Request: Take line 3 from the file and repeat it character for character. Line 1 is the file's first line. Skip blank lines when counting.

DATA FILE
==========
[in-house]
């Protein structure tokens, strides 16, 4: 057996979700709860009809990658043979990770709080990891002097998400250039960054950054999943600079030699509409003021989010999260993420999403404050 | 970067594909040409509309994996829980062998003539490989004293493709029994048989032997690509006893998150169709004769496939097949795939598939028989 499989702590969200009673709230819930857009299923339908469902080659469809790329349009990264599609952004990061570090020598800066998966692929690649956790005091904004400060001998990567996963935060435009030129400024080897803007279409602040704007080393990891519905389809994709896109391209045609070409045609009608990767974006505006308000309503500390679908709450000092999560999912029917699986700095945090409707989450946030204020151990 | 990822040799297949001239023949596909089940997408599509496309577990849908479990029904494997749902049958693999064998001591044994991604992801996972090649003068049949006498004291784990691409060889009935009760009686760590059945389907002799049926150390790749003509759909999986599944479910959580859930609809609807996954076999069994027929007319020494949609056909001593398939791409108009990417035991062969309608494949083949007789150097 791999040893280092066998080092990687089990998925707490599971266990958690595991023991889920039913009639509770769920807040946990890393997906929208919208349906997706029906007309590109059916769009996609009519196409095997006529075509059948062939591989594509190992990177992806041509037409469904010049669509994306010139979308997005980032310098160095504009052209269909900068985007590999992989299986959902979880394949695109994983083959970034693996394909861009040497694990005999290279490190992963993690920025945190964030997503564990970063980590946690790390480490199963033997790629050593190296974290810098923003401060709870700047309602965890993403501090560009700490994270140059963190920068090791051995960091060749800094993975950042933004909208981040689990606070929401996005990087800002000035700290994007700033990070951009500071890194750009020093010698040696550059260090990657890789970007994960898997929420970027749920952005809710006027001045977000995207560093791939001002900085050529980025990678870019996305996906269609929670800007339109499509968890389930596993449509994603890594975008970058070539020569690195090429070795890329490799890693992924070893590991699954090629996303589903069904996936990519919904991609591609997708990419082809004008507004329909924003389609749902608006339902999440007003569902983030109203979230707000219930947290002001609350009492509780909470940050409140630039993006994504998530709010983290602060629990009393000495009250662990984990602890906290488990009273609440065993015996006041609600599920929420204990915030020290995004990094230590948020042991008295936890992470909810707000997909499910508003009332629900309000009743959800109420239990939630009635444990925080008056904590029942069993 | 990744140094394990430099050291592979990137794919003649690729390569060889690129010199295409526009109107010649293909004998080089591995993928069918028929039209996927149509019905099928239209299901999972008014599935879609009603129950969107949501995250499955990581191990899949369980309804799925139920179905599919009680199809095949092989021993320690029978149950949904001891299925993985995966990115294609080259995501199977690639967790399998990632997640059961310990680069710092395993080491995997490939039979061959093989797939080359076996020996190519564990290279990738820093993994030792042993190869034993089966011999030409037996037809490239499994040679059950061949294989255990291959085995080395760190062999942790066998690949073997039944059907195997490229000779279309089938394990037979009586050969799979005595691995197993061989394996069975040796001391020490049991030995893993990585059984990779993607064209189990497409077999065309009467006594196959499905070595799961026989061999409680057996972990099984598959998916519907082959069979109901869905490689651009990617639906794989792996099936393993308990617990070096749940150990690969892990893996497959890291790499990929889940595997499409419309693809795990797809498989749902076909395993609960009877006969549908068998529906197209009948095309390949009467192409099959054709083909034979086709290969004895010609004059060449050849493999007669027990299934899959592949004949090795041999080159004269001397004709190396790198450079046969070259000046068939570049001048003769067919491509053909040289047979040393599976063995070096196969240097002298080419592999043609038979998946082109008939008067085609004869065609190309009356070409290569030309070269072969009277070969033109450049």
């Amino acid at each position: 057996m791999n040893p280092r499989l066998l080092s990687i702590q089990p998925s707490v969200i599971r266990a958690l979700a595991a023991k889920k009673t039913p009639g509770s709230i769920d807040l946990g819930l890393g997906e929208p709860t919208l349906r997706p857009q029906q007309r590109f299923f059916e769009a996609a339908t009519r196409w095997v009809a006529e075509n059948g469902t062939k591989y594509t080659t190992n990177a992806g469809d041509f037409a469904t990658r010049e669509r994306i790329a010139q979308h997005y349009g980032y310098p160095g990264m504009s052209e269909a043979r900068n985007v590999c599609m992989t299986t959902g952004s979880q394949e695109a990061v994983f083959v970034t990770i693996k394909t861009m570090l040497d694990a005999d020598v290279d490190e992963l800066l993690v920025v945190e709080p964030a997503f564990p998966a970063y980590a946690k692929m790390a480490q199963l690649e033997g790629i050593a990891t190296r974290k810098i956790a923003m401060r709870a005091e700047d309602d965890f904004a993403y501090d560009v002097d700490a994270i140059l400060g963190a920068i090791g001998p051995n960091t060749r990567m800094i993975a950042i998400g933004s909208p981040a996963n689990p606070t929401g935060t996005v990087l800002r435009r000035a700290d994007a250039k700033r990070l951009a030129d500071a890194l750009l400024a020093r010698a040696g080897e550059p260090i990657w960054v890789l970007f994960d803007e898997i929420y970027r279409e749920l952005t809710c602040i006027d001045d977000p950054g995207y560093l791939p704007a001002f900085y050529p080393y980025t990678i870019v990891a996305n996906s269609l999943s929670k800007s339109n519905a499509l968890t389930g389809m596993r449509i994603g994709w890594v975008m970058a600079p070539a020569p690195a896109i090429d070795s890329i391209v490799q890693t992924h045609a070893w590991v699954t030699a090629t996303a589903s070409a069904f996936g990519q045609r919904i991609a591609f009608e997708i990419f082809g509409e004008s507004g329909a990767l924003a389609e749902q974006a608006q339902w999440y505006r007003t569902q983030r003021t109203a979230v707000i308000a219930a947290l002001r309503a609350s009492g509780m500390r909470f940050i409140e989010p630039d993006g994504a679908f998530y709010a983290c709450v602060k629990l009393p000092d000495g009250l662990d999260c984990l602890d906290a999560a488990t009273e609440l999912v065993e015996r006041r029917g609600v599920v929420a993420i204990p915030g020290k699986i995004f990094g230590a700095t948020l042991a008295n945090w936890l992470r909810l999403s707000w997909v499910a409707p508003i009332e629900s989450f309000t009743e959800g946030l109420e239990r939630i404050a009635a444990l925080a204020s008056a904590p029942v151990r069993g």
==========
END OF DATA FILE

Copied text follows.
């Amino acid at each position: 057996m791999n040893p280092r499989l066998l080092s990687i702590q089990p998925s707490v969200i599971r266990a958690l979700a595991a023991k889920k009673t039913p009639g509770s709230i769920d807040l946990g819930l890393g997906e929208p709860t919208l349906r997706p857009q029906q007309r590109f299923f059916e769009a996609a339908t009519r196409w095997v009809a006529e075509n059948g469902t062939k591989y594509t080659t190992n990177a992806g469809d041509f037409a469904t990658r010049e669509r994306i790329a010139q979308h997005y349009g980032y310098p160095g990264m504009s052209e269909a043979r900068n985007v590999c599609m992989t299986t959902g952004s979880q394949e695109a990061v994983f083959v970034t990770i693996k394909t861009m570090l040497d694990a005999d020598v290279d490190e992963l800066l993690v920025v945190e709080p964030a997503f564990p998966a970063y980590a946690k692929m790390a480490q199963l690649e033997g790629i050593a990891t190296r974290k810098i956790a923003m401060r709870a005091e700047d309602d965890f904004a993403y501090d560009v002097d700490a994270i140059l400060g963190a920068i090791g001998p051995n960091t060749r990567m800094i993975a950042i998400g933004s909208p981040a996963n689990p606070t929401g935060t996005v990087l800002r435009r000035a700290d994007a250039k700033r990070l951009a030129d500071a890194l750009l400024a020093r010698a040696g080897e550059p260090i990657w960054v890789l970007f994960d803007e898997i929420y970027r279409e749920l952005t809710c602040i006027d001045d977000p950054g995207y560093l791939p704007a001002f900085y050529p080393y980025t990678i870019v990891a996305n996906s269609l999943s929670k800007s339109n519905a499509l968890t389930g389809m596993r449509i994603g994709w890594v975008m970058a600079p070539a020569p690195a896109i090429d070795s890329i391209v490799q890693t992924h045609a070893w590991v699954t030699a090629t996303a589903s070409a069904f996936g990519q045609r919904i991609a591609f009608e997708i990419f082809g509409e004008s507004g329909a990767l924003a389609e749902q974006a608006q339902w999440y505006r007003t569902q983030r003021t109203a979230v707000i308000a219930a947290l002001r309503a609350s009492g509780m500390r909470f940050i409140e989010p630039d993006g994504a679908f998530y709010a983290c709450v602060k629990l009393p000092d000495g009250l662990d999260c984990l602890d906290a999560a488990t009273e609440l999912v065993e015996r006041r029917g609600v599920v929420a993420i204990p915030g020290k699986i995004f990094g230590a700095t948020l042991a008295n945090w936890l992470r909810l999403s707000w997909v499910a409707p508003i009332e629900s989450f309000t009743e959800g946030l109420e239990r939630i404050a009635a444990l925080a204020s008056a904590p029942v151990r069993g």